Hot answers tagged

9

Your AC drain may be stopped up. Your AC evaporator condenses water when the warm moist air passes over it, this happens in the normal operation of the AC. There is a drain that is suppose to drain the water outside the car, when it gets stopped up water collects in the evaporator case under the dash, it will eventually drain somewhere, most likely on your ...


7

Your 4x4 system uses air/vacuum power to engage the 4x4 system. The flashing 4x4 light indicates a leak has been detected in the system. Depending on the severity of the leak, the 4x4 system might not be fully functional and wheels may intermittently slip, or not lock at all. There is a pump located behind the front bumper that maintains pressure in the ...


7

You have 4 things to check to start figuring your issue out. Check your TPS Pull codes Check fuses Check hot wire of the fuel pump with a multimeter Pulling Suzuki Fuel System Codes or Entering Dealer Mode on a post-2001 Suzuki Motorcycle You can put your bike into what is called 'dealer mode' to get data and information regarding what might be the ...


6

If the voltage was 10.5V that means the battery was completely empty, 0%. You should never let your battery go that low, several such discharges damage it irreversibly. I assume it is a lead-acid battery? Best never let it go below 12V (I mean voltage measured after the battery has been at rest - not powering anything, nor charged - for a few hours). If you ...


6

I would say yes to both of your questions. If you have some ATF (Dexron or whatever) sitting around, squirt a "bit" into each cylinder through the spark plug hole before you do this. You don't want to drop a whole bunch in there, but enough to wet the rings (a couple of squirts from an oil can or the like should be sufficient). This will create a small ...


6

If you have stored a vehicle for an extended period of time and did not prepare it for storage properly by draining the fuel it seems you should consider doing the following things. Drain all gas from the entire fuel system Replace fuel filter in the gas tank and if you have one in your fuel line you should change that too Try and charge your battery, if ...


6

I'm sure others can provide their own viewpoints, but here are my guidelines: Define your objective(s) Know what you want to learn or master as it will set the tone for what learning areas to focus on, as well as what resources you need. Examples could include: general maintenance (plugs, filters, fluids swap) body repair engine tuning problem ...


6

You can use this method to pull certain types of dents. Here is one method to resolve the dent issue. Dent Pulling glue these plastic ding tabs to the center of the dent. You can find them by googling "plastic ding tab" You will use a hot glue gun and hot glue them to your dent. Use a dent puller slide hammer. The tip should screw into the plastic ...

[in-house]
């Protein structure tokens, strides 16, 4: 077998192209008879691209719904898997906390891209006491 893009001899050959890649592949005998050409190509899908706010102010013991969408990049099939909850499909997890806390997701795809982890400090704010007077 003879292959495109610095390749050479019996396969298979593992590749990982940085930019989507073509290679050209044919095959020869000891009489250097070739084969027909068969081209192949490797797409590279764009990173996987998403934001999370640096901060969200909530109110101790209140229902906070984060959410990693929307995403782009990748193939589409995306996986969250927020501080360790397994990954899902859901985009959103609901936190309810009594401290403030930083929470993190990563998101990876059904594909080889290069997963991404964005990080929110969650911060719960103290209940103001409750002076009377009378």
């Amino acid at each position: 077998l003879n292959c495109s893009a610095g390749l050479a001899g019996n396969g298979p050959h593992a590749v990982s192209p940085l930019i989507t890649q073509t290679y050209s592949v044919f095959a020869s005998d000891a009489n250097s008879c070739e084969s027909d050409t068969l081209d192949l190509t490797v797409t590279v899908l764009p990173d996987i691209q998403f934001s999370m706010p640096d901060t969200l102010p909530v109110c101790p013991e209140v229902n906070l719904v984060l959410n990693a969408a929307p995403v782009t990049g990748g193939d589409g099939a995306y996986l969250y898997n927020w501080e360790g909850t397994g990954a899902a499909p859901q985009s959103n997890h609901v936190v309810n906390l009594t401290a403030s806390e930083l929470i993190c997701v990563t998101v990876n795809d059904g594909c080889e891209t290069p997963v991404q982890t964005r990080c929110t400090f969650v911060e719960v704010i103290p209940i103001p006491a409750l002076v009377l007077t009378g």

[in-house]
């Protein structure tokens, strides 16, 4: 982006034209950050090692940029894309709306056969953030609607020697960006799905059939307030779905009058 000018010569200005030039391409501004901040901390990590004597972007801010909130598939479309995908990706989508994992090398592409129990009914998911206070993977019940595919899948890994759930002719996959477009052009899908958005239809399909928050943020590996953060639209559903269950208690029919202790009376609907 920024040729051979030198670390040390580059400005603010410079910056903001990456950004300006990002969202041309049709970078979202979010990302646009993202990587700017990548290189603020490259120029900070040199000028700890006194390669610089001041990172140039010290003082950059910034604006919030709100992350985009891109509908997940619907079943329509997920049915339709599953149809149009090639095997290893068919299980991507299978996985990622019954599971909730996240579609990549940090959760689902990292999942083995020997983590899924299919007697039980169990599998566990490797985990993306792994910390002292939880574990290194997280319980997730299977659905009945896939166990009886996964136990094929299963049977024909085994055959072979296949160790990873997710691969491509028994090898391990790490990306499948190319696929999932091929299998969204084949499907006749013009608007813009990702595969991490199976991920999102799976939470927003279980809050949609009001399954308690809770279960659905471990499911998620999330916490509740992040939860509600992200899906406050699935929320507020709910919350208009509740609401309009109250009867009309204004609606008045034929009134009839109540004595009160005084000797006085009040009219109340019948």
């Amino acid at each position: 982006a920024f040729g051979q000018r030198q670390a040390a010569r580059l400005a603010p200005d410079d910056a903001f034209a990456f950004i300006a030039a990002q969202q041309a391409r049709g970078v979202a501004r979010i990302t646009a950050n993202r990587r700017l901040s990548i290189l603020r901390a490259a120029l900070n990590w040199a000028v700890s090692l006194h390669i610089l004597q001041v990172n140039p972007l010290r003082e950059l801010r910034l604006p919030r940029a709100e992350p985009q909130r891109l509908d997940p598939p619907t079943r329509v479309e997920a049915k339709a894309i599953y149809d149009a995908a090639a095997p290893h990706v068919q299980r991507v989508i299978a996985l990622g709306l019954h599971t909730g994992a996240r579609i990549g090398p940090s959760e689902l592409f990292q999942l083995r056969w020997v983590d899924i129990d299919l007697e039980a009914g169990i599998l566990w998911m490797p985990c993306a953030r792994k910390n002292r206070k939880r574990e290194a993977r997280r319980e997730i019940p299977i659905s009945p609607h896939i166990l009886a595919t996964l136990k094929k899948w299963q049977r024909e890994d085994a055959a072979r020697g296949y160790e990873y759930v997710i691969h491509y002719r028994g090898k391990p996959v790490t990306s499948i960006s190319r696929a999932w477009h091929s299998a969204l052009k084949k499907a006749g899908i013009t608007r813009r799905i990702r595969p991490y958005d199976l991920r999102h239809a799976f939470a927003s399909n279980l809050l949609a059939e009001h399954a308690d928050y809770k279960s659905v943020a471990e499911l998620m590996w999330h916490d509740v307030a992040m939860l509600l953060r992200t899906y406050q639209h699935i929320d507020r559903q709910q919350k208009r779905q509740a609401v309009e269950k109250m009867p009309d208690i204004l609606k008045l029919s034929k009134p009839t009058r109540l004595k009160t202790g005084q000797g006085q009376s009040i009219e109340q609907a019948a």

5

It is unlikely that simply removing and re installing the wheel would cause air to enter the brake system, though I suppose if someone had repeatedly squeezed the brake lever while the wheel was off the bike, that could have run the master cylinder reservoir dry and admitted air. One should never apply the brakes unless brake pads and brake rotor are all ...


5

A carburetor is a carburetor: it doesn't matter what kind it is - it allows air to flow through it and meters the fuel to produce the optimal air/fuel ratio to allow the engine to run. That said, you'll have two things to look at: First, fitment. Will a different carburetor physically fit within the confines of the current carb? Will the carb output size ...


5

Assuming you connected the positive terminals and negative terminals together on the jump, there shouldn't have been any harm done to the bike's electrical system or battery. Take the battery to an auto parts store and have them test it. If the battery fails their test, replace the battery. Next, check the main fuse, usually on the same cable as the ...


5

Take the hard rubber pieces out of the sprocket assembly and put them in the hub. Note that they can only be installed one way. It does not matter if you install them in different locations in the hub. There should be something in your manual about greasing the parts that run around the axle, usually with NLGI 2. Then install the sprocket assembly and ...


5

I've had this on a few bikes and it can happen for a few reasons. If it it's only happened a couple of times i wouldn't be too worried. I've had a 'false neutral' when changing gears and instead of engaging the next gear the gears don't quite engage and you end up between them. Older bikes with higher mileage might be more prone to this. To avoid it I've ...


4

Not Necessarily an Issue There is not a guarantee that there is a problem with your charging system if the rectifier on your 1999 Suzuki GSXR keeps burning out. Splashing through water is very unlikely to have been the root cause of the issue. Suzuki Rectifiers Your era of Suzuki is unfortunately notorious for burned out rectifiers and stators. ...


4

You can, but you'll significantly reduce the life of your engine. That's the short and to the point answer. I don't know too much about bikes, but if this were a car, I'd at the very least have someone tweak the carbs and adjust the timing somewhat.